Today’s bellwether election in Pennsylvania already was riling up politicos.
Now President Trump has nixed the biggest tech deal ever. That’s stirring up folks not just in Washington, but also on Wall Street, in Silicon Valley and over in Beijing and Shenzhen.
The president has blocked Singapore-based chip giant Broadcom’s
$117 billion hostile bid for American peer Qualcomm
. The move comes after CFIUS — the Committee on Foreign Investment in the U.S. — said the takeover could deliver a boost to a Chinese telecom giant, Huawei, that some see as a possible spy threat.
“He has an adversary list, and he will not work with the adversaries,” says Ron Napier of Napier Investment Advisors in a CNBC interview.
“You have to look at that as being a prelude into very strong U.S. actions against Chinese trade over the next several weeks,” adds the former Salomon Brothers chief Asian economist, for our call of the day.
But isn’t Broadcom based in Singapore?
A Bernstein analyst lays out how the deal would have helped Huawei.
“Given Broadcom’s business practices, the worry is that they will cut investment significantly, particularly in the 5G roadmap, weaken Qualcomm, as well as the U.S. position and allow Huawei, a Chinese company, to take the lead,” says Stacy Rasgon, who covers the semiconductor industry for Bernstein.
Rasgon doesn’t believe that case holds water, but “it’s tough to fight city hall,” he tells CNBC.
The government just declared that Broadcom can’t buy Qualcomm. I have mixed feelings. Broadcom shouldn’t buy Qualcomm (ever!), but this smacks of dictatorship fed by an overblown fear of Huawei.
— saschasegan (@saschasegan) March 12, 2018
Other analysts are also seeing a big impact. And this comes after a tariffs plan with a strong Chinese link.
“This decision hangs a huge ‘not-for-sale’ sign on just about every American semiconductor firm,” Scott Kennedy from the Center for Strategic & International Studies tells Bloomberg. “A Chinese entity doesn’t need to be anywhere near a transaction now in semiconductors for the deal to be nixed.”
Read more: How Broadcom vs. Qualcomm went from hostile bid to Trump blockade
Key market gauges
Futures for the Dow
, S&P 500
are edging higher. The Dow
closed lower yesterday, while the Nasdaq Composite
rose to another record close.
is mostly advancing, after Asia finished mixed. Oil prices
and the dollar index
are gaining, as gold
is little changed. Bitcoin
is changing hands around $9,200.
See the Market Snapshot column for the latest action.
Give yourself a pat on the back if you went all-in on shares in building-materials maker Patrick Industries or mattress company Sleep Number.
They are the top-performing S&P 1500 stocks since March 2009, according to the chart above from Zen Investor (h/t Abnormal Returns). The top 10 also includes some more-familiar names, such as Netflix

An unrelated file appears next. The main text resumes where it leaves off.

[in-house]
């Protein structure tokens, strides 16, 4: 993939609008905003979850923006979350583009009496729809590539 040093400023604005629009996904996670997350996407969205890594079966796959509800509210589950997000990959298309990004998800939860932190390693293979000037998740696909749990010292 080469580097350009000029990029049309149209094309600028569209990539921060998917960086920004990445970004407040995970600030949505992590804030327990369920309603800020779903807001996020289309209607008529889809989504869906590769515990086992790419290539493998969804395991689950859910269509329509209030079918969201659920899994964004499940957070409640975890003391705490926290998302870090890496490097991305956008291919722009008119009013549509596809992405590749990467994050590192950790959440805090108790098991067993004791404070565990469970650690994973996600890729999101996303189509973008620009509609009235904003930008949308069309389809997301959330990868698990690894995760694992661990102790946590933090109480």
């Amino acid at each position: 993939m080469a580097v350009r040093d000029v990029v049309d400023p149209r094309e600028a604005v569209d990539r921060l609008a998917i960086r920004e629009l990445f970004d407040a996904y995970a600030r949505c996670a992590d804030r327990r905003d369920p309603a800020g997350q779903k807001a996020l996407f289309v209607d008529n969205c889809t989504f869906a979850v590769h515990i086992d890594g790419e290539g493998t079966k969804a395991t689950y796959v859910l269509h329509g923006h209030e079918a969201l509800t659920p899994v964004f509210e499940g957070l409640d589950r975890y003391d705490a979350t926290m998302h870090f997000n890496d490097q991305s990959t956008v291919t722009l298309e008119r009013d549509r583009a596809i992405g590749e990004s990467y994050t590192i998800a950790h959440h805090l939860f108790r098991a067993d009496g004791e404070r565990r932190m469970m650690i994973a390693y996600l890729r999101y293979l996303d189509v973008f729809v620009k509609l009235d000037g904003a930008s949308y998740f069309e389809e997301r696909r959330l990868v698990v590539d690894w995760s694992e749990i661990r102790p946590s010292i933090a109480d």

, Domino’s Pizza
and Avis Budget
In Washington news, Republican lawmakers on the House Intelligence Committee have drafted a report on the panel’s yearlong probe into Russian election interference. It says they found no evidence of collusion between Moscow and Trump’s campaign.
A reading on small-business confidence early showed another surge, and an inflation figure is due ahead of the open — here’s what to watch in the CPI report.
Check out: MarketWatch’s Economic Calendar
Clothing service Stitch Fix looks set for a down day after an earnings miss, as it gets ready to put 38 million more new shares on the market — months earlier than typical after an IPO.
Dick’s Sporting Goods
is among the companies due to post earnings before the opening bell.
The pilot in the fatal New York helicopter crash says an accident with one of the passengers’ bags may be to blame.
In U.K. political news, Russia’s Vladimir Putin has until 8 p.m. Eastern Time to provide an explanation for that spy-poisoning case in Salisbury, and the British government’s springtime take on public finances is also getting attention.
Pressure is mounting on Japanese Prime Minister Shinzo Abe over a growing cronyism and cover-up scandal.
“If Rick Saccone somehow loses on Tuesday, regardless of whether the president made the trip on Saturday or not, the media will blame the president,” — David Urban, who oversaw Trump’s 2016 campaign in Pennsylvania, reflects on today’s big election in the Keystone State for a House seat.
Republican Saccone is in a tight race with Democratic hopeful Conor Lamb, and Trump visited Pennsylvania on Saturday in an effort to fire up GOP voters. Analysts say the vote could indicate how this year’s midterm elections will play out.
Americans will bet $10 billion on March Madness — just 3% of it legally.
Jack Dorsey’s verifications-for-all plan looks bad for Twitter
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